The pull of soccer and the push of Xhosa boys in an HIV and drug abuse intervention in the Western Cape, South Africa
There is growing interest in engaging men and boys in health and development programmes targeting the intersection of HIV risk, substance abuse, and violence. Understanding the conceptualisations of masculinities or masculine identities that shape both behaviours and opportunities for intervention is central to advancing the global agenda to engage men in
health and development interventions. This paper examines an intervention using soccer and job training to engage and deliver activities for HIV prevention, substance abuse, and gender-based violence in a South African township. A literature review provides theoretical, historical and social context for the intersection of gender, masculinity, soccer, violence, and sexual relationships. Qualitative data from in-depth interviews and focus groups is analysed using theoretical and contextual frames to elucidate the negotiation of shifting, contradictory, and conflicting masculine roles. Results highlight how changing risky, normative behaviours among young men is a negotiated process entailing men’s relationships with women and with other men.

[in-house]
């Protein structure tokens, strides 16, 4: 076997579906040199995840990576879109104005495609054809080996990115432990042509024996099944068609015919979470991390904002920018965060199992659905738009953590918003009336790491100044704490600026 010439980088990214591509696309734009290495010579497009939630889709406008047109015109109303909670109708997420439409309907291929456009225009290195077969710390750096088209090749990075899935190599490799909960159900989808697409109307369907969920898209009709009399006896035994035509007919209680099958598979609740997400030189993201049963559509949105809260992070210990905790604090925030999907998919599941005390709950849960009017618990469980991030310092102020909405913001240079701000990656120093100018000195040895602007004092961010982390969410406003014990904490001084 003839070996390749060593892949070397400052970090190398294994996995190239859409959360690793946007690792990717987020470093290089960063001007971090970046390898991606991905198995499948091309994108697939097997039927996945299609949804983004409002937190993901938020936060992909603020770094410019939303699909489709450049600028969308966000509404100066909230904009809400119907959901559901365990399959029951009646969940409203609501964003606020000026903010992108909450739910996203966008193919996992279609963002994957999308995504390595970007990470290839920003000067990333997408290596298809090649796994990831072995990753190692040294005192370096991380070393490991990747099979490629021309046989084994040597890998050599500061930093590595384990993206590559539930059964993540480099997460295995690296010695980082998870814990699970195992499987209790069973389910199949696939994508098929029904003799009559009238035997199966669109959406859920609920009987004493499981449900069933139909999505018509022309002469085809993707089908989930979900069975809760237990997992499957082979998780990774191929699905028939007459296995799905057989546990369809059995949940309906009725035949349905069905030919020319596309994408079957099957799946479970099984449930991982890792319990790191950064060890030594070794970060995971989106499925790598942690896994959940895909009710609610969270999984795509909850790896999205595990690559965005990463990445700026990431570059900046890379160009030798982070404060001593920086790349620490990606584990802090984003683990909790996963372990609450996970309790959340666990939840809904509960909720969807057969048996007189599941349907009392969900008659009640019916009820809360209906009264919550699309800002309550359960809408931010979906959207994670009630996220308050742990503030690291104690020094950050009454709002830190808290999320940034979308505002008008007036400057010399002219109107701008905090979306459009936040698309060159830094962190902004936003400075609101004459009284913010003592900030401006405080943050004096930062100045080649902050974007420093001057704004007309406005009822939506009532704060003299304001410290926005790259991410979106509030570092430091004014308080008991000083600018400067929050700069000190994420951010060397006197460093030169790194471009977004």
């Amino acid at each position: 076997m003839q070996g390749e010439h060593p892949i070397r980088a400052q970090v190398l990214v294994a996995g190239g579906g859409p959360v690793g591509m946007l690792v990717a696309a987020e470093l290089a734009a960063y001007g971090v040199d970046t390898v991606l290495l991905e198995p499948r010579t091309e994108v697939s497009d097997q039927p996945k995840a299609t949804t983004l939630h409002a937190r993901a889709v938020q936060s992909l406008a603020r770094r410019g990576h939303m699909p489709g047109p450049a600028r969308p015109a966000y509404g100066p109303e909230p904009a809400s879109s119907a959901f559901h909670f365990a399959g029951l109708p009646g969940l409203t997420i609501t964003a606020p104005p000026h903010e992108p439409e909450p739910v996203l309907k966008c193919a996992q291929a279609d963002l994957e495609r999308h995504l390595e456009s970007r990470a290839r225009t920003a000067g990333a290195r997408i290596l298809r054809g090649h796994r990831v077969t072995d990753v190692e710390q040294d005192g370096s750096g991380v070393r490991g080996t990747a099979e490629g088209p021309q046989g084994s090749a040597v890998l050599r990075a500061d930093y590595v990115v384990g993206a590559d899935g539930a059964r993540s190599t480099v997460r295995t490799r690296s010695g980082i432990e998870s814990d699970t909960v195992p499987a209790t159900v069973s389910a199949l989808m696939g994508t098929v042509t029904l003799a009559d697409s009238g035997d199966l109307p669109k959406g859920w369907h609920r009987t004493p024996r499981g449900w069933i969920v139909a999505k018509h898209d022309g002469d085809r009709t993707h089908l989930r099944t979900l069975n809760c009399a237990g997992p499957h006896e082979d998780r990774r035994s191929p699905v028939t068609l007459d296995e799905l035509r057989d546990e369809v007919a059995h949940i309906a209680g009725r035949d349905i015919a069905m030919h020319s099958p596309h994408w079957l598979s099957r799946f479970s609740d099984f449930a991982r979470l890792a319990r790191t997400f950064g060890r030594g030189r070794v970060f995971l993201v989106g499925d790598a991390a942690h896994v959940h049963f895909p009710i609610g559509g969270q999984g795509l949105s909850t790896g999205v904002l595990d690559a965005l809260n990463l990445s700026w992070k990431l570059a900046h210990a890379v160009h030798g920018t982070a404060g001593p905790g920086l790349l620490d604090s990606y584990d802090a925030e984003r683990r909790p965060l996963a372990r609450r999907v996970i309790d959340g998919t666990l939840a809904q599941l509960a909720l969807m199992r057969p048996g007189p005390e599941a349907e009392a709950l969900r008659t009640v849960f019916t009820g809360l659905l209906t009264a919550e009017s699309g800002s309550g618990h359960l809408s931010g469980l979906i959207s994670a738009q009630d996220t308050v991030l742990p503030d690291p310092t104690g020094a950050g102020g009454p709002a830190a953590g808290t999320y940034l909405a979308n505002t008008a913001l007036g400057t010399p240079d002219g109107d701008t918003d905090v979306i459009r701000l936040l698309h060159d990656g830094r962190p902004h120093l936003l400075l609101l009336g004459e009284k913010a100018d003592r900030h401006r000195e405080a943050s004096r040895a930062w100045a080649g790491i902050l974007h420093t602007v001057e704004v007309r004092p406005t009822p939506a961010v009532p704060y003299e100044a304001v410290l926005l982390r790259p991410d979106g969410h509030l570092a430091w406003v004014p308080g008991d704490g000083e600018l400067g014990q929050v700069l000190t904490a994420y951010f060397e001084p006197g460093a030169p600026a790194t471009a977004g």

Keywords: HIV/AIDS; South Africa; masculinity; soccer; drugs; gender; violence